Preheat your oven to 400°F. Toss your cut potatoes in a bowl with about two tablespoons of oil, a tablespoon of black pepper, about a 1/4 teaspoon of sea or kosher salt, and either some pre-packed Italian seasoning or your own blend of basil, thyme, rosemary, and paprika (NOTE: Extra virgin olive oil has an extremely low smoking point and is therefore not great for cooking, so use regular olive oil or a different type of oil) . I also like to toss about a teaspoon or so of fresh garlic in there, too. You’ll want to toss this all together until each and every bit of potato is seasoned. Be sure to taste by putting your finger on a potato and licking it that way you know whether you need to add anything else.
In a greased 9 x 13 pan, put the potatoes in a single layer and throw in the 400° oven for about twenty minutes. At that point take the potatoes out of the oven, stir them around and flip them until it looks like a different part of each potato is now making contact with the pan, then roast for another 20 minutes or so. To test if the potatoes are cooked, stab one with a fork. If the fork goes in easily but the potato maintains its structural integrity, you should be good to go, but if you’re still not sure just let one cool for about a minute then eat it. You’re a grown adult, you know what a potato should feel like in your mouth. Pro tip: these are fantastic to use as home fries in a hash or bubble-and-squeak breakfast/brunch meal the next day.
Tip 4: Clean as You Cook
Let me tell you, there are few things more disheartening than finishing a great meal then looking up and realizing your kitchen is an atrocious mess that you now have to clean. And sure, a lot of households I know (including mine) have a general understanding that whoever does the cooking doesn’t have to do the cleaning. But what makes everyone’s life easier is just cleaning as you cook. Utensils, cutting boards, and ingredient bowls and plates (like for mixing) are easy to give a quick wash and either throw in the dishwasher or put on a drying rack. However, you should generally let your cooking pots and pans come down to about room temperature before cleaning. This is doubly true for nonstick cookware. Washing those pans when they are too hot can warp the pan and ruin the nonstick coating. A sink that looks like these is an unhappy sink.
Cleaning while you cook is the best habit I ever picked up. For one thing, it’s easy because you’re already in the kitchen and if you have a few minutes of down time while things are preheating, simmering, or otherwise idle, you can fill that void with dishwashing. It’s so, so easy. Plus, that’s less you (or your significant other, roommate, etc.) will have to do after dinner to get the kitchen looking good again.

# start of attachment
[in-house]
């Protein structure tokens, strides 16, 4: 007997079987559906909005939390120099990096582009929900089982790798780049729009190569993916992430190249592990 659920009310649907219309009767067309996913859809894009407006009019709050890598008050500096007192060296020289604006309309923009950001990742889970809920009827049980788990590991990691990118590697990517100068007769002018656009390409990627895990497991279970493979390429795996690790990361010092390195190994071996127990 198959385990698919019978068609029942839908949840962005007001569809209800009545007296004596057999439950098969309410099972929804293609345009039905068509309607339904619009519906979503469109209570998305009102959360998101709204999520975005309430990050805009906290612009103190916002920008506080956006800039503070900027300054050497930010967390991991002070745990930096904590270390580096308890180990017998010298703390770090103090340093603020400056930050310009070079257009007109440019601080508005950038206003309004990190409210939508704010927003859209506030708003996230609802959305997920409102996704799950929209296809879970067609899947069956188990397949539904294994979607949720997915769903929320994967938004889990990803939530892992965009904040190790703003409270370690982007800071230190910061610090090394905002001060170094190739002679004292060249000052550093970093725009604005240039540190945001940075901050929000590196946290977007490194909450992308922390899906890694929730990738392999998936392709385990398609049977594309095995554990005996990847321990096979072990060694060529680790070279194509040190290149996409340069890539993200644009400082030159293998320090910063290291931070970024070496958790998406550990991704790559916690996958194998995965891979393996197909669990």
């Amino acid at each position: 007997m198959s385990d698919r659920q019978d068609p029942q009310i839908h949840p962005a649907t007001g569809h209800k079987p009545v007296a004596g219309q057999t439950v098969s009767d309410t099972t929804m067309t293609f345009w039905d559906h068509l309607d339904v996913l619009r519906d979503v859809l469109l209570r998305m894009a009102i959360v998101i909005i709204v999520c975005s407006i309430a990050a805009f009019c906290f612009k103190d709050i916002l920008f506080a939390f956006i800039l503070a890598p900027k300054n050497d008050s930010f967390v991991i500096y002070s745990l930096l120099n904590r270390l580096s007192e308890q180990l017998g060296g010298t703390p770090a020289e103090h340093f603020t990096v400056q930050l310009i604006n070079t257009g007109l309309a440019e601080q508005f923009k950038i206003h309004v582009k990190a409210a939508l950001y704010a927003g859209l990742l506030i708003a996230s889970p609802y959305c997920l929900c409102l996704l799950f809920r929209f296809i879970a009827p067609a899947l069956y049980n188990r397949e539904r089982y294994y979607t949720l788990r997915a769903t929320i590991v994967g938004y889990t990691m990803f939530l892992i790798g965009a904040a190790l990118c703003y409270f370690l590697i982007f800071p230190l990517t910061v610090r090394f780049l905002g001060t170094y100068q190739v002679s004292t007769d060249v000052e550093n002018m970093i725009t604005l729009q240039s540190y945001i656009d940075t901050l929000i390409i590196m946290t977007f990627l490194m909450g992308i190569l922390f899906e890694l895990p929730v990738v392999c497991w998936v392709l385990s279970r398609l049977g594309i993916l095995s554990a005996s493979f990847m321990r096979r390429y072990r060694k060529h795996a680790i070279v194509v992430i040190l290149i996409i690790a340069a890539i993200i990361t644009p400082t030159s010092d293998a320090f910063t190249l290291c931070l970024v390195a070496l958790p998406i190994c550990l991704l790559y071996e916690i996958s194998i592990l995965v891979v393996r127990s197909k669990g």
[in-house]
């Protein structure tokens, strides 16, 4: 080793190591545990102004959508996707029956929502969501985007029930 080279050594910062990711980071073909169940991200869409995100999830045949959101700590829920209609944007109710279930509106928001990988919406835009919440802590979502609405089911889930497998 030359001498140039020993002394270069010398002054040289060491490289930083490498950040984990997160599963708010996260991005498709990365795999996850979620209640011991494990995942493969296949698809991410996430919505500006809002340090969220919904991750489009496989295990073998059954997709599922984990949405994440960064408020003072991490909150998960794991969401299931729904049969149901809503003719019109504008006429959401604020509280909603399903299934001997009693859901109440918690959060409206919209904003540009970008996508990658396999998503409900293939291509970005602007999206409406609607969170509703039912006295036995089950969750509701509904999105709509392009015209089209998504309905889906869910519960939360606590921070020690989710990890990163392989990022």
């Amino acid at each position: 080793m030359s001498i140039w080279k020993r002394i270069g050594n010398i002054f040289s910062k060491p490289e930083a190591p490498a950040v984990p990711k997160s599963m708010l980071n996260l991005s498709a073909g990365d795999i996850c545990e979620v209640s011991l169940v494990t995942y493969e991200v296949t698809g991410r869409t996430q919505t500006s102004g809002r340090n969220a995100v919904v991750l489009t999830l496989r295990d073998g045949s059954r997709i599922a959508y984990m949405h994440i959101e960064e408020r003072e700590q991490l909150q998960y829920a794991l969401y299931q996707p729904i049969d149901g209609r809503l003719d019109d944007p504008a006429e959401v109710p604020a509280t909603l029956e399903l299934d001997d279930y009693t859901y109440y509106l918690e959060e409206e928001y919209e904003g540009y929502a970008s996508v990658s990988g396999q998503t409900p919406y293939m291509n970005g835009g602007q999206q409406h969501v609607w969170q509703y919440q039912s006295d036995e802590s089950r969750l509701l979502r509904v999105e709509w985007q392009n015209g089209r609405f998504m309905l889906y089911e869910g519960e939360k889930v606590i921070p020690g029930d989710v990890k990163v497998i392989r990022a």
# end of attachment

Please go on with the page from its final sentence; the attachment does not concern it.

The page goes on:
Tip 5: Curb Your Heat Enthusiasm
I’ve mentioned this before, but high heat on a stove is almost never needed. Unless you’re bringing water to a boil or cooking something that you absolutely, 100% know needs to be cooked on high heat, high heat is almost never necessary. Unless I’m boiling water I never take a pan above medium heat on the stove. There is one further exception, which is using cast iron on a gas stove to cook steak, and generally you’ll want to do that on medium-high heat. But one mistake I see inexperienced cooks making all the time is using high heat for everything, and if you do that just be prepared for food that is burnt to a crisp on the outside and completely raw in the middle, and that is not good.
Tip 6: Don’t Limit Yourself to November 4
Okay, I know I said I wasn’t going to harp on this, but it still blows my mind that we have a dedicated day on which men are supposed to cook dinner. Let me tell you something: if you’re a man, you should be able to cook a little bit. If you’re single, you need to feed yourself. If you’re not single, you shouldn’t force your significant other to do all the cooking. That’s complete crap. People are generally better at splitting duties these days, and we should embrace that. I do most of the cooking in my house, and I’ve even learned to sew a little bit. I do most of the yardwork, but sometimes my wife does that, but sometimes she cooks, sometimes she sews stuff for me (because as hard as I try, she’s just better at it than I am), and we don’t really have too many fixed roles in the relationship. If you need a national day to remind you to get off your ass and cook dinner for yourself or someone you love, you have much bigger problems. So don’t limit yourself to November 4. Learn to cook a little bit and cook more regularly. Who knows, you might even find out you love it or have a knack for finding flavors. Just do it. Don’t be a dick. Just do it. Do it. Try to learn a lesson from Zeke from Bob’s Burgers.
Bonus Tip: Cooking as a Couple
Okay, look. I love my wife dearly. Dearly. If I didn’t have her I can’t imagine what I would be doing with myself. But cooking as a couple sucks. Well, let me rephrase that. Cooking as a couple sucks unless you have clearly defined roles. Most of the time that means one person doing the prep work and another being in charge of actual cooking. When my wife and I cook together, she’s always on prep duty and I’m always on the stove. If there’s some countertop equipment like a blender or food processor or toaster oven or whatever, that generally falls into prep work but we are sure to determine who’s in charge of that ahead of time. If you don’t have defined roles, you’re going to spend the whole time getting into and out of each other’s way and it will be irritating to both of you. Okay, that’s it. Last tip.